What you'll probably have to do is remove the foam core material in a section around the keel and build it up with laminate... If there is any foam between the hull skins in that area, the hull won't be able to really handle the compressive loads it is going to see IMHO. YMMV...you will probably want a qualified marine architect to look at this though.
I plan on sandblasting the keel, heating it to more than 250 degrees with a Tiger Torch to dry it out, then epoxy paint it. Went down this road with a Catalina 22 swing keel. It wouldn't dry out enough to epoxy without heating the hell out of it.

You misunderstood my reference to foam in this boat. There is no coring of any kind anywhere in the hull. There is also no bilge, you are standing right on the hull! The foam is about 100 cubic feet of foam between the double hulls. Enough to float the boat even with BOTH hulls breached! So access to interior spaces is essentially zero.
 

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Larus Marinus
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A liquid that really works as advertised is Rust-Away - Google finds it. I suggest you use a proper steel preparation undercoat. Epoxy is great afterwards, but it would be good to have a chemical protection for the steel too.

Have you tried talking to Etap about your problem? They are (were) very proud of their boats and may have some good solutions.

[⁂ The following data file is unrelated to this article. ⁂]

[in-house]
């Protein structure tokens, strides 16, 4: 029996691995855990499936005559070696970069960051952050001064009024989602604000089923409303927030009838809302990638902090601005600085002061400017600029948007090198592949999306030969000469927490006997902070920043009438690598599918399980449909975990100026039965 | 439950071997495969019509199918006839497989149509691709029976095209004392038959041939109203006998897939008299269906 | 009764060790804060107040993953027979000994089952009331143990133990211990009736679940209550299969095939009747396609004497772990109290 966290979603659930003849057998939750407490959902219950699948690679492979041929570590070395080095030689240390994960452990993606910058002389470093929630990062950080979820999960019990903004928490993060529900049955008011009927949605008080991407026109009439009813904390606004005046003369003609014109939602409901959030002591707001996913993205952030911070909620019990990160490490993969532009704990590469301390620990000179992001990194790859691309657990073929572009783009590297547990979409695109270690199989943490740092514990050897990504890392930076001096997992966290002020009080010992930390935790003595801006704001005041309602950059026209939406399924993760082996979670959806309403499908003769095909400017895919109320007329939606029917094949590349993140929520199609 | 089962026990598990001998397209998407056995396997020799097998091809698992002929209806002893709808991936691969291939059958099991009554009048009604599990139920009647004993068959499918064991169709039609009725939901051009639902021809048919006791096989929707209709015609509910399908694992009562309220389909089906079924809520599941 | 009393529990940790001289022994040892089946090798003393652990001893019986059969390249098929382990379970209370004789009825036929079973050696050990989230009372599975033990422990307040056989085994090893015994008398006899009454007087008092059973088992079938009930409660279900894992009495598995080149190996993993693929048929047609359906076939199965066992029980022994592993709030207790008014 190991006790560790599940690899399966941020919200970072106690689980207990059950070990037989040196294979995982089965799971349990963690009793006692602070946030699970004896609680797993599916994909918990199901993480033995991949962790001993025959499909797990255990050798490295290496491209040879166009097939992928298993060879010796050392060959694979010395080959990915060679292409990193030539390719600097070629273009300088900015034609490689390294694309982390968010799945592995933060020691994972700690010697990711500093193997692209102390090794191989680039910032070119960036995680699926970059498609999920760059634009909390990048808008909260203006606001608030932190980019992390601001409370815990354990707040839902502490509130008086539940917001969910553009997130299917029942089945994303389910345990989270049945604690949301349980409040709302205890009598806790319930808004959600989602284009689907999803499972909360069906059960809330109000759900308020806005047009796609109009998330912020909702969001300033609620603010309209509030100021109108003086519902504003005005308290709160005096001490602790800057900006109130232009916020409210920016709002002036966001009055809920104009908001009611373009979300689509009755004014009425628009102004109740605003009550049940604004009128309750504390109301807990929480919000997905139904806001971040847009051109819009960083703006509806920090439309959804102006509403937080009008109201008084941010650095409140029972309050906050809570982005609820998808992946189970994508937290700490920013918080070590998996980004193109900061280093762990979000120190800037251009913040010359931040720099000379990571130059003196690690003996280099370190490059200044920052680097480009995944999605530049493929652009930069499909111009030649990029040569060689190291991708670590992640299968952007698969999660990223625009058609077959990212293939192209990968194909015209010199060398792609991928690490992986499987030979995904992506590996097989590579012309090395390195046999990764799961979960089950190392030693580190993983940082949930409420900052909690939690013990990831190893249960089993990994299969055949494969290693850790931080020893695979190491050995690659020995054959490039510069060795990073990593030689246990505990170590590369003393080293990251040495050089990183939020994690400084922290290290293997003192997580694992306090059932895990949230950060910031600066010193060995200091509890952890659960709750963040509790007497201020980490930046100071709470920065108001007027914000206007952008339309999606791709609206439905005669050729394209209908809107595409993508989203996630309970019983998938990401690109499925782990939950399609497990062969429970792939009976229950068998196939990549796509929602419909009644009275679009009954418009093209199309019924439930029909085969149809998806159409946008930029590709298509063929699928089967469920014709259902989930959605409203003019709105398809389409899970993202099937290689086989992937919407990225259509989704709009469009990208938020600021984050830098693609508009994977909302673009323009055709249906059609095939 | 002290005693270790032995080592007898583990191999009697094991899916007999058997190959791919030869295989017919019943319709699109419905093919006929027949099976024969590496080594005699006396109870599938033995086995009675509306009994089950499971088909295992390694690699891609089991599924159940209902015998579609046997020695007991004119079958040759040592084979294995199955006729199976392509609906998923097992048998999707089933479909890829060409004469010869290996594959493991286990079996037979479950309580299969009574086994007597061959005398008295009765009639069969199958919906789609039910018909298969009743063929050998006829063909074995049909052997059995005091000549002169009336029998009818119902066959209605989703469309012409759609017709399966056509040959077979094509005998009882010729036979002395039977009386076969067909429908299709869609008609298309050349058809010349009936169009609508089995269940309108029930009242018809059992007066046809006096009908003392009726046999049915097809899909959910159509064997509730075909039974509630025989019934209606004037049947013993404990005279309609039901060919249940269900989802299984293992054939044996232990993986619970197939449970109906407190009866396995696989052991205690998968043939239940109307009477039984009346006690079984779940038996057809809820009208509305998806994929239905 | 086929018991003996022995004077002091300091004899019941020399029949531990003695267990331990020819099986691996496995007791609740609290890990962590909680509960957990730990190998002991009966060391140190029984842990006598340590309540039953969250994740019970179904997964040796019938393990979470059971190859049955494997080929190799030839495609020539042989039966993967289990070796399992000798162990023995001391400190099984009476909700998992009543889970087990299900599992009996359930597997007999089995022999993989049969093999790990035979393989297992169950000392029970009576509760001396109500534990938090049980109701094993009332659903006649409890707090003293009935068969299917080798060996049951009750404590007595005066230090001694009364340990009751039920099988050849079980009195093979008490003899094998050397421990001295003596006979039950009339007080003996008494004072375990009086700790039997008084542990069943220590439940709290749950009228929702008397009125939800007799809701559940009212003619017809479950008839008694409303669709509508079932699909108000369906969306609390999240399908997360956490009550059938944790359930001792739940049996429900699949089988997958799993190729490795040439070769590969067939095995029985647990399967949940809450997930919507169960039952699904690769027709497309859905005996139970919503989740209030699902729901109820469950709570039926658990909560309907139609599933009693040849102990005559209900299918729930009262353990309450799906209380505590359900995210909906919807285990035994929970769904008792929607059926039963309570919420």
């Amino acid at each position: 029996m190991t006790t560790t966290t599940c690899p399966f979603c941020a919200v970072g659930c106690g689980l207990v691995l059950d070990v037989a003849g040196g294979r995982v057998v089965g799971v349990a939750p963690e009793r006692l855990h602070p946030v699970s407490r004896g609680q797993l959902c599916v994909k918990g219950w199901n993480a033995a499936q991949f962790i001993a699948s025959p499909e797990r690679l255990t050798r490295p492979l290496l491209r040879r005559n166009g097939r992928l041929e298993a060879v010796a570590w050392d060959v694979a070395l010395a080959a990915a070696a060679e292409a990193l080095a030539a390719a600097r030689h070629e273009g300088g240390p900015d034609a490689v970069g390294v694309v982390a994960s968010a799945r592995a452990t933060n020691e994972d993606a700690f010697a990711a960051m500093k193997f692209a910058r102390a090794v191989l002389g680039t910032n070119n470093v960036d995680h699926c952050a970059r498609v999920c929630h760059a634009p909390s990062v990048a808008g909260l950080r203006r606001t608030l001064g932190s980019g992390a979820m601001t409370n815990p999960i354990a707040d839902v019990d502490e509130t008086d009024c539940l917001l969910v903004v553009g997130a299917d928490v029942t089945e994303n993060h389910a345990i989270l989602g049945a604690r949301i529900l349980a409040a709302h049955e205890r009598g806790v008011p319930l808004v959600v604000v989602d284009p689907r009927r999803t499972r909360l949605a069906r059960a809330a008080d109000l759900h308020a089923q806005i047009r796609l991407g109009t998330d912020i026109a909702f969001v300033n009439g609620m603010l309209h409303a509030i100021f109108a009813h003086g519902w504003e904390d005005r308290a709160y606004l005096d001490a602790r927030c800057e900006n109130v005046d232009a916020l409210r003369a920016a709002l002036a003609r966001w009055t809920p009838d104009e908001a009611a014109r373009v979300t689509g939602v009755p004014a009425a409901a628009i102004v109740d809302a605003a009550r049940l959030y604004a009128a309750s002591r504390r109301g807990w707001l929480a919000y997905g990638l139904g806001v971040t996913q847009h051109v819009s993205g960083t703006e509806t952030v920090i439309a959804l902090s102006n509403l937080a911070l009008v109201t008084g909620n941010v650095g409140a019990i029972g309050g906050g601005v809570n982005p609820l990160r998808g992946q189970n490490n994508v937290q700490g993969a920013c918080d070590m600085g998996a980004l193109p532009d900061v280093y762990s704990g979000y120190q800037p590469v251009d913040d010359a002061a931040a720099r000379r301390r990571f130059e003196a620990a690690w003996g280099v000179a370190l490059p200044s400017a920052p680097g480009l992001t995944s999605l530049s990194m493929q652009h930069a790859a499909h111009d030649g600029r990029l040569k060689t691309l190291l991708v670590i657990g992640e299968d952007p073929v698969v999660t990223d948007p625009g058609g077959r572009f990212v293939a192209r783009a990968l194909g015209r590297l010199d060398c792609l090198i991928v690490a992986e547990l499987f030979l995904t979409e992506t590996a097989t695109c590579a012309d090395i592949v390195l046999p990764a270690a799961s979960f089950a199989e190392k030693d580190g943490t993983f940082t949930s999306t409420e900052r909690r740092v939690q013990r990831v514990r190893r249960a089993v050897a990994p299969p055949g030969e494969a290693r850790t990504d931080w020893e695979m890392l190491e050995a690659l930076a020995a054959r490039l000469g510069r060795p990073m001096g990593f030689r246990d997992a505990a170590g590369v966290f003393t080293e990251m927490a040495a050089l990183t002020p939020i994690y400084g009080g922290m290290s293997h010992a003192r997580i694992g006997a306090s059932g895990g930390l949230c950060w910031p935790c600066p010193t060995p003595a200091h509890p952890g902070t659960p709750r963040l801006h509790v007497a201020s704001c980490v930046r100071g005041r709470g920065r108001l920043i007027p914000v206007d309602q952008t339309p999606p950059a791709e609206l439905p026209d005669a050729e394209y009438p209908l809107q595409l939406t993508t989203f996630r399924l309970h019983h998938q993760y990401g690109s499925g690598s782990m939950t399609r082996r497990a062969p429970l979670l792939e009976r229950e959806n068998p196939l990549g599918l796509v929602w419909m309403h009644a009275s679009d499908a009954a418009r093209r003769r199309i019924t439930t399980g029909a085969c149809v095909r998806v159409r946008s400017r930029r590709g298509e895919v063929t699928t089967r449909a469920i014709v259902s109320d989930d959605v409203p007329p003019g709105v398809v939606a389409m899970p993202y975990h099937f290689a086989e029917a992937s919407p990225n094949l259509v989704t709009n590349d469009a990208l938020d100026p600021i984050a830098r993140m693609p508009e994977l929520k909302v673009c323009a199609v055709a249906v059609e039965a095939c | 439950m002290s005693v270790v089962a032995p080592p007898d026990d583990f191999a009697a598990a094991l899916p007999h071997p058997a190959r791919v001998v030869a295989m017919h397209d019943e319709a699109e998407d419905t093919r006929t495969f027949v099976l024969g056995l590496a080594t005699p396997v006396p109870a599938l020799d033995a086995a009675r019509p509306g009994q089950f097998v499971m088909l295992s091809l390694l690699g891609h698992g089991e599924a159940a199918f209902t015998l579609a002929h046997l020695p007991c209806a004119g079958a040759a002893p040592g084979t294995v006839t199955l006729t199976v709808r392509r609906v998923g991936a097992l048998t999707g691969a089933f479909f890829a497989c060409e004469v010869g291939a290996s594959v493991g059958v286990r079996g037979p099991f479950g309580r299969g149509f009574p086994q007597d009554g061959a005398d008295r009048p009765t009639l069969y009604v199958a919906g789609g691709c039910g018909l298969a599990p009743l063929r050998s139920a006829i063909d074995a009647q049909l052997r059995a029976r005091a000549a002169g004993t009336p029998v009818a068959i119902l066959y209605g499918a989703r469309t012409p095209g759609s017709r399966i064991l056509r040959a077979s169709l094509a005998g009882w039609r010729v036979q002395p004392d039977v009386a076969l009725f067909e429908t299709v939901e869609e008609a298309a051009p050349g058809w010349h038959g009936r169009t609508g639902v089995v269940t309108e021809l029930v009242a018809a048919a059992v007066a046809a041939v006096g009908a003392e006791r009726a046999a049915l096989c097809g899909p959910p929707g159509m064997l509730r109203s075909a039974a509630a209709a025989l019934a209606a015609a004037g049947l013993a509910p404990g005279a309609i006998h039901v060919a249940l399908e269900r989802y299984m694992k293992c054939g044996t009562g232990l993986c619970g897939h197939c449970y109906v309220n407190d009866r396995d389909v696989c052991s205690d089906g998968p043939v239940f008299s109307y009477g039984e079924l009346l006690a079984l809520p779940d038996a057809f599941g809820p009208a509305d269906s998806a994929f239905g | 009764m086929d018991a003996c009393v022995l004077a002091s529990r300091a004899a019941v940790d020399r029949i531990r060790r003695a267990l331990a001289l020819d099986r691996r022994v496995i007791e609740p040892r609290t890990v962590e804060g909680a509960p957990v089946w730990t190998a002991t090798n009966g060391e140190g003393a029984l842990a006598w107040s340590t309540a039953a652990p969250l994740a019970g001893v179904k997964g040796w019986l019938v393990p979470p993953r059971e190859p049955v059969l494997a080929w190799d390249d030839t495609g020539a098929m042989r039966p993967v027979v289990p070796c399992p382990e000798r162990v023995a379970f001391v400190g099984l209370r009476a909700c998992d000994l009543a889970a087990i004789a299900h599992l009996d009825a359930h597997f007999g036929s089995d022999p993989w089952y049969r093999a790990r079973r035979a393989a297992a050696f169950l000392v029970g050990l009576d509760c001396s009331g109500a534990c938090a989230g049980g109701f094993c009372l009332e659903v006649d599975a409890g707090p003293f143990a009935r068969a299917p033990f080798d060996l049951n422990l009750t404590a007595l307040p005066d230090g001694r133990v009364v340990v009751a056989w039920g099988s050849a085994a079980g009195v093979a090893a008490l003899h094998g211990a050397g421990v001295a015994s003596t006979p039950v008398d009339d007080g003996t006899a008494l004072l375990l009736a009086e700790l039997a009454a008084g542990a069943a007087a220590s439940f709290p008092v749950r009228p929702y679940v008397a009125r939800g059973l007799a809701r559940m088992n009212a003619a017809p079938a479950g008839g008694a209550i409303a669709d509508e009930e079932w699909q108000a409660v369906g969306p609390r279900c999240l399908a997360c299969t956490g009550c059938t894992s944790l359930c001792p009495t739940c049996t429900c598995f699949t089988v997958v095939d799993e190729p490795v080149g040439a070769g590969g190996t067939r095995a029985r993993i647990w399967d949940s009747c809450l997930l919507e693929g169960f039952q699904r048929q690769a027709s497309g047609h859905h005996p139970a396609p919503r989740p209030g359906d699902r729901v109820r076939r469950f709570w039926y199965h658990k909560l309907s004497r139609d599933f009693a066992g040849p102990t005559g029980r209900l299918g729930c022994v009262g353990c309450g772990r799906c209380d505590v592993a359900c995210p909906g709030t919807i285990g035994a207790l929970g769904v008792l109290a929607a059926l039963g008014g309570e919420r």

The down-force of the mast with tight rigging and an impact from a grounding together put a huge load on the area in front of the keel. What ever you do, it needs to spread that force over the largest area possible. CF + epoxy will give you a lot more strength than glass and polyester but it will be more rigid that the existing hull, so will need fairing nicely. Inside I would go for additional ribbing in CF+epoxy. Outside, you will need the boat on its back to do it properly.
 

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Telstar 28
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I plan on sandblasting the keel, heating it to more than 250 degrees with a Tiger Torch to dry it out, then epoxy paint it. Went down this road with a Catalina 22 swing keel. It wouldn't dry out enough to epoxy without heating the hell out of it.
Sounds like a good plan. Idiens idea to chemically prep the steel to prevent it from rusting prior to epoxying is a good one IMHO.

You misunderstood my reference to foam in this boat. There is no coring of any kind anywhere in the hull. There is also no bilge, you are standing right on the hull! The foam is about 100 cubic feet of foam between the double hulls. Enough to float the boat even with BOTH hulls breached! So access to interior spaces is essentially zero.
Technically, it is two thick laminates, with a foam core... They may call it a double hull... but in reality, it's just a really, really heavy laminate schedule IMHO. Yes, it makes access to the interior a PITA and it makes adding new through-hulls that weren't on the original manufacturer's design plan a royal PITA...
 

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Discussion Starter #6
Dog,
You are still not getting it. This is an Etap. It really does have an outer hull that is solid laminated. Then there is an an entire inner hull all the way up to the hull to deck joint! It has no openings in in anywhere except around the keel. Then they foamed the space between the two hulls with enough foam to float the 6000 lb boat. If you cut this boat in half with a chainsaw, both halves float!
 

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Dog, are you sure the deformity in the hull has been caused by normal load stress? i have experience of an Etap 26 in which the keel mechanism was used incorrectly and damaged the boat quite badly. In effect the keel was cranked down to far , probably while aground, causing damage to the tabernacle and rigging and also possibly the kind of bottom hull deformation you are concerned about.